Coming to work in a new country can be daunting, especially into one that doesn't have the same language or legal system as your home country. Whether you are coming to Senegal to open an NGO, to be an independent consultant, import and resell cars from abroad, open a retail shop, or to operate a large energy company, you have to know and follow local laws in order to avoid potentially serious problems.
"They don't REALLY enforce the laws, like back home...you have nothing to worry about - It's AFRICA!"
Anyone who smuggly tells you this, will not be there for you when you get slammed with an audit and 3 years in retroactive taxes and back-pay for having the wrong worker's contract.
Senegal is just about as rigid as you can get, in the law department, especially fiscal tax code. They take their cues from the French system, and the colonial one at that, since very little - if anything - has been done to update, or make less cumbersome, the legal system in Senegal. Since it is so complicated, the average Senegalese person typically conducts business in "parallel" with the law, since they don't have the knowledge or patience to make sure they are conform. After all, all that legal French mumbo jumbo takes a very educated person to understand -- just like legal English.
And they can typically get away with it -- until they upset someone, like a past employee, a competitors, or an angry client. Then these people can easily get a lawyer, who DOES know the law, and they can pretty easily prove on multiple accounts how someone was not respecting the law.
The Senegalese government will not hesitate to wait until you have comfortably earned lots of income in their country (especially if you are in oil and gas), and then surprise you with an audit conducted by government workers. You wouldn't be able to get out of it if you don't know someone - and especially if you have to answer to your share holders, Regional Director, Head Office back in London or New York - you will NOT be able to "work something out" with these auditors. And they will not hesitate to take advantage of you.
If you do not have the correct type of worker's contract, or if you have not paid the "Movement Travailleurs" at IPRES to declare a new employee, or you are not paying the social contributions you are supposed to on their behalf, the government will force you to pay for these missing payments retroactively. If you were unclear on the type of contract, and you were paying someone as a consultant for longer than 6 months, they are considered a "salaried" or permanent employee - and entitled to health and workers insurance, certain benefits and tax write-offs for their families, and social security contributions. If you haven't done this, and are trying to fire someone after 8 or 9 months of underperformance, they can take you to court and say that you were taking advantage of them and that they were actually entitled to a CDD or CDI (contrat duree determinée/indeterminée). Then you will have to pay retroactively for all the fees associated with the "right" type of contract.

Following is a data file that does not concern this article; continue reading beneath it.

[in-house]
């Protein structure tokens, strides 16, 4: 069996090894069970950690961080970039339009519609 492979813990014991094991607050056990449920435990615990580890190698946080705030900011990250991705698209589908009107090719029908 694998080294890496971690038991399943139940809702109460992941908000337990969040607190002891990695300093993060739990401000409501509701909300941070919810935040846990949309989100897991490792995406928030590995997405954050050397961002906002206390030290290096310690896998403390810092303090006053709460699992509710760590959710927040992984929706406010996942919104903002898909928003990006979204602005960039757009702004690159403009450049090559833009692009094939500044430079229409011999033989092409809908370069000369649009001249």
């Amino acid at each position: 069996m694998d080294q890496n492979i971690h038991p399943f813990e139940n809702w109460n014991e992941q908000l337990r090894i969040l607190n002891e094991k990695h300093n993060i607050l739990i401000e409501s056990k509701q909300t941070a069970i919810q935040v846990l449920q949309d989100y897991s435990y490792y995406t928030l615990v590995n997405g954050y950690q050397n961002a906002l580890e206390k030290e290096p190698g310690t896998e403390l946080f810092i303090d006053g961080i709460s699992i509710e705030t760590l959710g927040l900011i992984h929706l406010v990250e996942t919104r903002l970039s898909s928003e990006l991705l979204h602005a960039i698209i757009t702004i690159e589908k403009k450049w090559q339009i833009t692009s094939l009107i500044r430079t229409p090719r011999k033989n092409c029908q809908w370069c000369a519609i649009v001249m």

What SHOULD you do?
Find a trusted local partner, like Niofar Executive Relocation, that could help you understand the local laws so that you are making the right decisions - and avoid problems down the road.
We will make sure you:
Get your company registered under the right "type" (Entreprise Individuelle, SARL, SUARL, Exoneré, etc.) - and the monthly, trimsteral, and annual tax implications of each;
Make APIX and Impots & Domaines aware, an official notary has certified the application, and you understand the Capital Investment amounts
Understand the legal implications of nominating your "Gerant" or Country Manager;
Draw up the correct employee contracts;
Get them approved at the Inspection de Travail;
Mouvement de Travailleurs declared at IPRES;
Understand your employee's gross salaries, including taxes and contributions;
Understand the requirements for operating in Senegal;
Understand how to manage your monthly declarations of activities;
Know when to declare your company as "active";
Get regular, trusted judicial advice;
Apply for a "carte de sejour" for residency;
...and much more.
I highly recommend you have a trusted local partner in your court on retainer, such as Niofar, who can be your trusted, one local contact that can manage and communicate all the different facets of fiscal, administrative, and bureaucratic requirements in Senegal. You need to know what you don't know, before it catches up with you.
Remember - Senegal is a "Yes" Country
Culturally, Senegalese people are not programmed to say "No," or "I don't know how," or "I can't." They are not only educated by their families that this is dismissive and impolite, but they also would NOT want to risk losing you as a potential customer by saying No. They figure they will get your business, and "figure it out" down the road.
This is not reliable, needless to say. You need someone who has the expertise, the time, and the motivation to truly fight for you if necessary, and to proactively anticipate your needs and clearly communicate what you need to do. Not everyone can, but everyone will SAY they can.
Make sure you choose your local partners well, and wisely. It can either pay off down the road if you do, or potentially be a disaster if you don't.
~Danielle Ciribassi (Madame Seck)